Thomas P. Cardwell, who has served both as state senator and representative, married the daughter of Jerry W. South, former warden of the Frankfort penitentiary and uncle of the Hon. South Trimble. Jerry W. South married a daughter of John Cockrill. John Cockrill was a brother of Simon Cockrill, the great-grandfather of Tom and Jim Cockrill, and of Curtis Jett. Simon Cockrill was in his time the wealthiest man in Breathitt County, and was said to be an uncle of United States Senator Cockrill, of Missouri. T. P. Cardwell, Jr., is a cousin of Congressman Albert Watkins, of Tennessee.
How many times the kinsmen of these families have married and intermarried is not known. Then, there are ties that bind as strong as blood. For instance, the Hargises and Strongs were formerly friends and the Hargises and Callahans were enemies, but Judge Hargis and Sheriff Callahan are now inseparable friends, and he was not a friend of J. B. Marcum.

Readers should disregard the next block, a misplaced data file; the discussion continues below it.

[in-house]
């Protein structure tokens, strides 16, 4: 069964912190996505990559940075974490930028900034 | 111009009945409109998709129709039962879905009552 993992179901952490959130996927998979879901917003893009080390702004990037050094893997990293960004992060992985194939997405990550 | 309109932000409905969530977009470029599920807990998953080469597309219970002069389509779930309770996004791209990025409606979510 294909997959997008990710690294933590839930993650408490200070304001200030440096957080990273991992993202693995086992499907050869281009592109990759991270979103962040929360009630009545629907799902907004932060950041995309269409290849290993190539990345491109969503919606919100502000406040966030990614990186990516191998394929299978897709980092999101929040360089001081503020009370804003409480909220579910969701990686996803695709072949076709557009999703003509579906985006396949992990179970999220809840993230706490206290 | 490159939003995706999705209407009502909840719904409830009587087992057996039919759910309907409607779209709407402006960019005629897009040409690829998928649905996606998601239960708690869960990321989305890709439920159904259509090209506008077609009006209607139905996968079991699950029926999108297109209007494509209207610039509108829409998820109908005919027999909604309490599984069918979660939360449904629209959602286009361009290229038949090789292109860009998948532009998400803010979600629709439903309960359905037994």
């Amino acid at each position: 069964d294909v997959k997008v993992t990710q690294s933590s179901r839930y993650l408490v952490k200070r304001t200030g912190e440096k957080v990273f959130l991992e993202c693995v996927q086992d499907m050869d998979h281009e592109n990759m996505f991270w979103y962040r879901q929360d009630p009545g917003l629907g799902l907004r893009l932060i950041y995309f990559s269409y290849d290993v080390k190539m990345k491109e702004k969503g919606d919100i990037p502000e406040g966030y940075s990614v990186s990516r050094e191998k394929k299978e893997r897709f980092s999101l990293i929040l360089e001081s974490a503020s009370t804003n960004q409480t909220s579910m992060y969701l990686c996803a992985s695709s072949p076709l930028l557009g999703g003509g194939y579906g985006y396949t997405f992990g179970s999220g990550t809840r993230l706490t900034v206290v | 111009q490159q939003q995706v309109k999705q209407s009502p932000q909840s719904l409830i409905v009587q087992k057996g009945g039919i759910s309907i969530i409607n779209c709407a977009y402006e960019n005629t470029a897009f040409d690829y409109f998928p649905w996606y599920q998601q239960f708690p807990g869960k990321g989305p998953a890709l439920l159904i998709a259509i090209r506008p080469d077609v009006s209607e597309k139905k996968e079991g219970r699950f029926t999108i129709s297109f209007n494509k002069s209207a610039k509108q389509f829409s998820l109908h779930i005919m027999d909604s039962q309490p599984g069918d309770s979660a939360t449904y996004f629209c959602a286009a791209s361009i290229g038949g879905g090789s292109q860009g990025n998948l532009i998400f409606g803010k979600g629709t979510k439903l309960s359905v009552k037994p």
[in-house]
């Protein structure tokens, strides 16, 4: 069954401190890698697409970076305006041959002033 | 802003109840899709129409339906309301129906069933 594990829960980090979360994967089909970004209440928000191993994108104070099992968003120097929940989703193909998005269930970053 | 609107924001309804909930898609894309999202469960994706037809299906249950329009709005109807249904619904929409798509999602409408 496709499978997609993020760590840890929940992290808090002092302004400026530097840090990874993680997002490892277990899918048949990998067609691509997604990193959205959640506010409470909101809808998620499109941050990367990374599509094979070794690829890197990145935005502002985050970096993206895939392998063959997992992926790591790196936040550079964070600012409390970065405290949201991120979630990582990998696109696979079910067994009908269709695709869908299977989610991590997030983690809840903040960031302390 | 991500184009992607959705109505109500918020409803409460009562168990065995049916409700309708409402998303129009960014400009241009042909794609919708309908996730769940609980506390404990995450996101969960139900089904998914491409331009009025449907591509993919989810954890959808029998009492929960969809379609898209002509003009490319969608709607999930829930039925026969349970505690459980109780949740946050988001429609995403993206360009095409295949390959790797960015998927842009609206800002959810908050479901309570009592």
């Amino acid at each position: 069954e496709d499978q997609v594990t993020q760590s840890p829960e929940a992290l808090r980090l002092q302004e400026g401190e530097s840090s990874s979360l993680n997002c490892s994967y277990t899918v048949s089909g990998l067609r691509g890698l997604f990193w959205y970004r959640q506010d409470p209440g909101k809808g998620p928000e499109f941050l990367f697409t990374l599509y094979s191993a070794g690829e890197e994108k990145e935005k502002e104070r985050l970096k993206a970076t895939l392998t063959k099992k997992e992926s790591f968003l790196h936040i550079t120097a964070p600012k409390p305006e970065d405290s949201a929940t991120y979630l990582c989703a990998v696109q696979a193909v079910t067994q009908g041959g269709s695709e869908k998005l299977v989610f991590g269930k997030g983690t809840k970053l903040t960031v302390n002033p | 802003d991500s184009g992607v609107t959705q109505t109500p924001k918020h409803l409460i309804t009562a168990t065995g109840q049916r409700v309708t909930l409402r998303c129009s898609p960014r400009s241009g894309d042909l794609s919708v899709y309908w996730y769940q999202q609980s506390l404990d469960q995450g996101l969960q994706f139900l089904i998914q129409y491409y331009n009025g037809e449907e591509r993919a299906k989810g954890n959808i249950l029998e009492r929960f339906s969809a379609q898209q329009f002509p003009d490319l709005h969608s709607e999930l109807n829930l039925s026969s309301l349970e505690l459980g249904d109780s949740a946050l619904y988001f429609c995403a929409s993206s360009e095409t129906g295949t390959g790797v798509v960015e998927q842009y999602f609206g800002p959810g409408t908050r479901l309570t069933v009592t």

Judge B. F. French
Judge B. F. French, of Winchester, one of the counsel for White and Jett, is also a warm personal friend of Judge Hargis, and was a bitter enemy of J. B. Marcum. Judge French was, for five years at the head of the French-Eversole feud of Perry County, and when he was indicted for the murder of Joe Eversole, in Breathitt County, he was prosecuted by J. B. Marcum, and was assisted by the Hargises. Marcum also prosecuted members of the French faction in other counties.
Tom White is not related to any of the others whose names have been connected in one way or another with the feud. The lawyers for Curtis Jett, however, have given out that they will also be counsel for White.
Cockrill's relation to other people here is fairly given in the foregoing genealogies. Cockrill's name is also spelled Cockrell, but Cockrill is generally used.